Indian military dreams of carrying out cross-border strikes against Pakistan
The Indian army has reportedly resolved to use concentrated artillery barrages and sniping operations and has formally requested the Modi government to consider cross-border adventure to send a message to Pakistan, which it holds responsible for the attack.
“Yes, there will be retaliation from the other side but it can be dealt with,” the TOI reported a source as saying.
The report comes at a time when former Indian Army Chief Shankar Roy Choudhury is calling on the Indian government to raise “Fidayeen” - suicide squads - following the Uri attack.
A group of four insurgents had stormed Indian military base in Uri sector, Occupied Kashmir on Sunday morning. All of the attackers were killed in the encounter with Indian forces.
Commenting on the insurgent attack in Indian-held Kashmir, India’s former military head went on to suggest Indian Prime Minister Narendra Modi: “Let’s building our own Fidayeen.”
In an unending chain of rhetoric, the Indian security establishment officials are calling for a political decision to be taken to send a clear message to Pakistan that “enough is enough”.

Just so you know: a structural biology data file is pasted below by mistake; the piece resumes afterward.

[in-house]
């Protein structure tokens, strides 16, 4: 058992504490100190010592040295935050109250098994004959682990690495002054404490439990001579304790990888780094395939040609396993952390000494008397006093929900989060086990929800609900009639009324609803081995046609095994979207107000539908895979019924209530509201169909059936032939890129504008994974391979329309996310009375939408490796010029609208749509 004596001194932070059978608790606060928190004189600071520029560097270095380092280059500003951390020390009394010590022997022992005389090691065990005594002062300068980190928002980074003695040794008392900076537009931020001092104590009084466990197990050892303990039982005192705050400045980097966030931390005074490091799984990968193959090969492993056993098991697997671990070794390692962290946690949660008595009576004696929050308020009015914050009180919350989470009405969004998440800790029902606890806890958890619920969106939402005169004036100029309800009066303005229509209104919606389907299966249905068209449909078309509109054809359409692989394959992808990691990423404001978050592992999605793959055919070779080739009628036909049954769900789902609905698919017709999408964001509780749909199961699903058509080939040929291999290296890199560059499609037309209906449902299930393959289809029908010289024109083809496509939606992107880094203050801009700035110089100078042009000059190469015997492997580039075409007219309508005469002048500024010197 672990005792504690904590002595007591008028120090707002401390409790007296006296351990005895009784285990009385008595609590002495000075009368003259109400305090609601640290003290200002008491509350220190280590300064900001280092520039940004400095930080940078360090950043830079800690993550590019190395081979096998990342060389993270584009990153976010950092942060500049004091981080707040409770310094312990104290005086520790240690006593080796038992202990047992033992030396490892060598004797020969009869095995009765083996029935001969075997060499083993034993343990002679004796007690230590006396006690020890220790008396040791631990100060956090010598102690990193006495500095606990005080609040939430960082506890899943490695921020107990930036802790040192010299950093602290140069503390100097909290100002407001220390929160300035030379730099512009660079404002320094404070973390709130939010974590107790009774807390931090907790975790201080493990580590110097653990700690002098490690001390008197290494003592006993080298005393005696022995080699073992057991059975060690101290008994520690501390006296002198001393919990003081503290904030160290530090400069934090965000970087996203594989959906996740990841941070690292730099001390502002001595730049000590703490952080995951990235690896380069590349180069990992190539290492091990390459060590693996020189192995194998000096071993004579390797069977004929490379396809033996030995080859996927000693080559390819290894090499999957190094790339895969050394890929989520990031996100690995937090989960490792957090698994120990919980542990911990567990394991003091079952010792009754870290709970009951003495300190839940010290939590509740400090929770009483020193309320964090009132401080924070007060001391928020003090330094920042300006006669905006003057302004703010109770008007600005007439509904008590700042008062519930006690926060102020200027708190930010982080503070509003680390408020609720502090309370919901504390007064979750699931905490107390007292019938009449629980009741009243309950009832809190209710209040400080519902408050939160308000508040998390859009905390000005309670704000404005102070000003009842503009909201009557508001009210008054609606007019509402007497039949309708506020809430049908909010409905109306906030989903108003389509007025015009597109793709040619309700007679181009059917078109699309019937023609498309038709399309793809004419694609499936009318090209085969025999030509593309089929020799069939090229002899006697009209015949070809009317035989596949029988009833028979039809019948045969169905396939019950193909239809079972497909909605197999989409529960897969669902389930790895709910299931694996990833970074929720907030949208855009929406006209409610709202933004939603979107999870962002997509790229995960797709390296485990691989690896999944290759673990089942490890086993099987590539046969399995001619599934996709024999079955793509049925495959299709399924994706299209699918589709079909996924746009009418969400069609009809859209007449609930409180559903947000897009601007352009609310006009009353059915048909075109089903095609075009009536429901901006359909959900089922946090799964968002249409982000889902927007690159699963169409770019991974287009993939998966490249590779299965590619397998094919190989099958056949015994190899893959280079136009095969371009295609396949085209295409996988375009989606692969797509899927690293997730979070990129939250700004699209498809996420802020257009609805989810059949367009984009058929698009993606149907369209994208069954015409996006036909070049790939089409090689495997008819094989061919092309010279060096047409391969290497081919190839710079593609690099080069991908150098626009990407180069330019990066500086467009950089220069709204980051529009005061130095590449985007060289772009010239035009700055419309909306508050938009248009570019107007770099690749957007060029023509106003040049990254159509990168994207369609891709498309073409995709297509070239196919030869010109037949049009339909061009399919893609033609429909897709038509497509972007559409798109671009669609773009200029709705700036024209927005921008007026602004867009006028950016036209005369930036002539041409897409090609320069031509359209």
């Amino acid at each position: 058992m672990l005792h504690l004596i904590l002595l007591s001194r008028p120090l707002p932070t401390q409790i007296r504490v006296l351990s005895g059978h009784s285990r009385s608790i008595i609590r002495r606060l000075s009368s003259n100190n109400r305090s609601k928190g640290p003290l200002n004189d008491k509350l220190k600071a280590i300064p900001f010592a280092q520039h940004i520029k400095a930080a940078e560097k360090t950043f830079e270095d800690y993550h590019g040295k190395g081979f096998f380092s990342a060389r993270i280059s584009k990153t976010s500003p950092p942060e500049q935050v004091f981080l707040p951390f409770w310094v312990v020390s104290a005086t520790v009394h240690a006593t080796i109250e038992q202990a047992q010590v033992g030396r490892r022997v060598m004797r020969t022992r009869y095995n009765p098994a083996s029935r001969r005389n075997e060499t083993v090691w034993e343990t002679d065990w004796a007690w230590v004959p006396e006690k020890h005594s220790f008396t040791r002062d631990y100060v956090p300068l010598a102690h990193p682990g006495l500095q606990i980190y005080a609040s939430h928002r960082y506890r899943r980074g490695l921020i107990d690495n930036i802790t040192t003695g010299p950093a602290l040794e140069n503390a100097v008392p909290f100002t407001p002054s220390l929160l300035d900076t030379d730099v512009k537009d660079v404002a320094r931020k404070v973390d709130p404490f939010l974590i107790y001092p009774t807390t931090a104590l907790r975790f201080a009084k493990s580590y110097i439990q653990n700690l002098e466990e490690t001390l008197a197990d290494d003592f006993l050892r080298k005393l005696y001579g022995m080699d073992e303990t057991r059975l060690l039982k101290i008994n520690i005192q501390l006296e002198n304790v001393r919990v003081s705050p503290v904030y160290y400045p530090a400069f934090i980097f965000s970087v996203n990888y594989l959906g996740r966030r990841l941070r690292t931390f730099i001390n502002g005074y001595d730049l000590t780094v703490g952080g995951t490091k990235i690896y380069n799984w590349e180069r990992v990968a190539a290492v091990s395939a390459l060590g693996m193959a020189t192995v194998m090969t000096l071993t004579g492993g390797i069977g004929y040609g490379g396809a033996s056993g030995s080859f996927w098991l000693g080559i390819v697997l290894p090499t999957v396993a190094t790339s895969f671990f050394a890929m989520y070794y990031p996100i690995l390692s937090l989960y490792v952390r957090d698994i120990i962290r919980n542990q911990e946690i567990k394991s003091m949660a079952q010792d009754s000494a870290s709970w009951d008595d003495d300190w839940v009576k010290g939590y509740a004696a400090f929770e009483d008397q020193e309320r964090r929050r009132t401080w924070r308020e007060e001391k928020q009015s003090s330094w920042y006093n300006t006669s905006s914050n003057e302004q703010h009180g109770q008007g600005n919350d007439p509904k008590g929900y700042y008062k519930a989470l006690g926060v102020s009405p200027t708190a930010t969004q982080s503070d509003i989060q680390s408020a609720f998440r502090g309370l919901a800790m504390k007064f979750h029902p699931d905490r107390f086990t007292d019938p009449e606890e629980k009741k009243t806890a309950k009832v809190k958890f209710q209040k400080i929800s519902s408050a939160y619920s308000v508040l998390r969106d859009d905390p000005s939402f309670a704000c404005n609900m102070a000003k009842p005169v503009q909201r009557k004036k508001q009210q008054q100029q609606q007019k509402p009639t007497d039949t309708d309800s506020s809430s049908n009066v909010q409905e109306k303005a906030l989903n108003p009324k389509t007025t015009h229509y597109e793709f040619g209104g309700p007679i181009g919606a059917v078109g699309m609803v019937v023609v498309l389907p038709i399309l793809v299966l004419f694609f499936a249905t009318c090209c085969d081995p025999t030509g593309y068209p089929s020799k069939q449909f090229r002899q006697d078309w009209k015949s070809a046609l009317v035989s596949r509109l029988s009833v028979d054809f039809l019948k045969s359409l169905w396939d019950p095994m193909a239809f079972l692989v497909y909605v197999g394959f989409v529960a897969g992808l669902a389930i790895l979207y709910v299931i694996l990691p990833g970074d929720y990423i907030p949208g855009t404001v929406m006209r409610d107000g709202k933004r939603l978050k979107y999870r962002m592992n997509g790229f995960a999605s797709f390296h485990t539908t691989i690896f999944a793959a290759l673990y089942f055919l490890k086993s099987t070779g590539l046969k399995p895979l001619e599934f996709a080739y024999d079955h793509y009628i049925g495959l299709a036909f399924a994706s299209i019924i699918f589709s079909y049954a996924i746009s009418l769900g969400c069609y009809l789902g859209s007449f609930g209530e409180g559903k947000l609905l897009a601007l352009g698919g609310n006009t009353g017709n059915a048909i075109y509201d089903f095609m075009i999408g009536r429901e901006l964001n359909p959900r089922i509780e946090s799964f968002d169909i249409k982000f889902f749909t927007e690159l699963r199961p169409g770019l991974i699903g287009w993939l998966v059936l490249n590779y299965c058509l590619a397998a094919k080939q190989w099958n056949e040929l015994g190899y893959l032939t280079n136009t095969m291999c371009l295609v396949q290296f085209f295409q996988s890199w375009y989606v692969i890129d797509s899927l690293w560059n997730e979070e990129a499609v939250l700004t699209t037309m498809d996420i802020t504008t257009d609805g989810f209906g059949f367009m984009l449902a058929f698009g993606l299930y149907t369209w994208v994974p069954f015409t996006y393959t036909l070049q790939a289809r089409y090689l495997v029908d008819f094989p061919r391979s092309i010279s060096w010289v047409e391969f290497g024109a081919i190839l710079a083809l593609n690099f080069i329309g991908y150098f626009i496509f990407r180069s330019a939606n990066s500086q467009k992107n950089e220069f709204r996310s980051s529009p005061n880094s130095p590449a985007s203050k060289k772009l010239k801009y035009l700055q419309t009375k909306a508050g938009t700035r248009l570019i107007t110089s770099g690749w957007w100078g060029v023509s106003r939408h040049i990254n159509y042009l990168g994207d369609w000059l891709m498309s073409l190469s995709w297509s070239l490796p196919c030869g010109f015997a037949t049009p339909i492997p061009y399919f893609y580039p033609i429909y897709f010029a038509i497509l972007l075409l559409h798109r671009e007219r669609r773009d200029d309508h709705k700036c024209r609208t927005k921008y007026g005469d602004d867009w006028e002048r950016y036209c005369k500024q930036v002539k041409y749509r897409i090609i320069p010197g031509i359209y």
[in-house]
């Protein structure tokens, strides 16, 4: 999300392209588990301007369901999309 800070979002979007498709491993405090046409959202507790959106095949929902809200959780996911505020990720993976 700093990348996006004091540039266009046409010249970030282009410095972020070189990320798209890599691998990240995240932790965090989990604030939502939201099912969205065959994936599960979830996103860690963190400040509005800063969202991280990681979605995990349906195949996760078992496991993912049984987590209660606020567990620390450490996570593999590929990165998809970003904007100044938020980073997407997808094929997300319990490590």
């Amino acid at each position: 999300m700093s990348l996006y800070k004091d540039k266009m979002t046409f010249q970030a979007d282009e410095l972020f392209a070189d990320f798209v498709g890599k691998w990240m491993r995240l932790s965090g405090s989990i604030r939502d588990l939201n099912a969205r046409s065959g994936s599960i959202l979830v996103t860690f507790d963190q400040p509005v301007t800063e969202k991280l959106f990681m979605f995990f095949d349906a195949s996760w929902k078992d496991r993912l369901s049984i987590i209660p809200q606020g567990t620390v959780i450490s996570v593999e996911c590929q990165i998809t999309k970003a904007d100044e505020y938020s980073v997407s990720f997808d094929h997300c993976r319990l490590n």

Army contingents along the Line of Control (LoC) and forward IAF airbases on the western front have been put on “full alert”.
India has long accused Pakistan of supporting ‘militant’ attacks in its northernmost state of Jammu and Kashmir, which they both claim in full but rule only in part. Modi recently raised the stakes in their decades-old feud by expressing support for separatists within Pakistan.
Pakistan denies any role in cross-border terrorism, and has called on the United Nations and the international community to investigate atrocities it alleges have been committed by the security forces in Indian-ruled Kashmir.
Relations between the nuclear-armed neighbors have been on edge since a New-Year attack on Pathankot air force base in Punjab, near the border with Pakistan, in which seven uniformed men were killed.
India has blamed a Pakistan-based group for that attack but, after initial progress, an attempt to conduct a joint investigation has lost momentum.
The two sides have frozen a tentative peace dialogue.
Kashmir has been divided between India and Pakistan since the two gained independence from British rule in 1947. Both claim the Himalayan territory in full.
Indian-held Kashmir has been in the grip of widespread protests against Indian rule for more than two months, sparked by the killing of a popular rebel leader in a gun battle with soldiers on July 8.
Over 100 civilians have been killed and thousands injured in the deadly protests and clashes, the worst violence to hit the region since 2010. Several rebel groups have for decades fought Indian soldiers - currently numbering around 500,000 - deployed in the territory, demanding independence for the region or its merger with Pakistan.
Tens of thousands of people, mostly civilians, have died in the fighting since India occupied the disputed valley.
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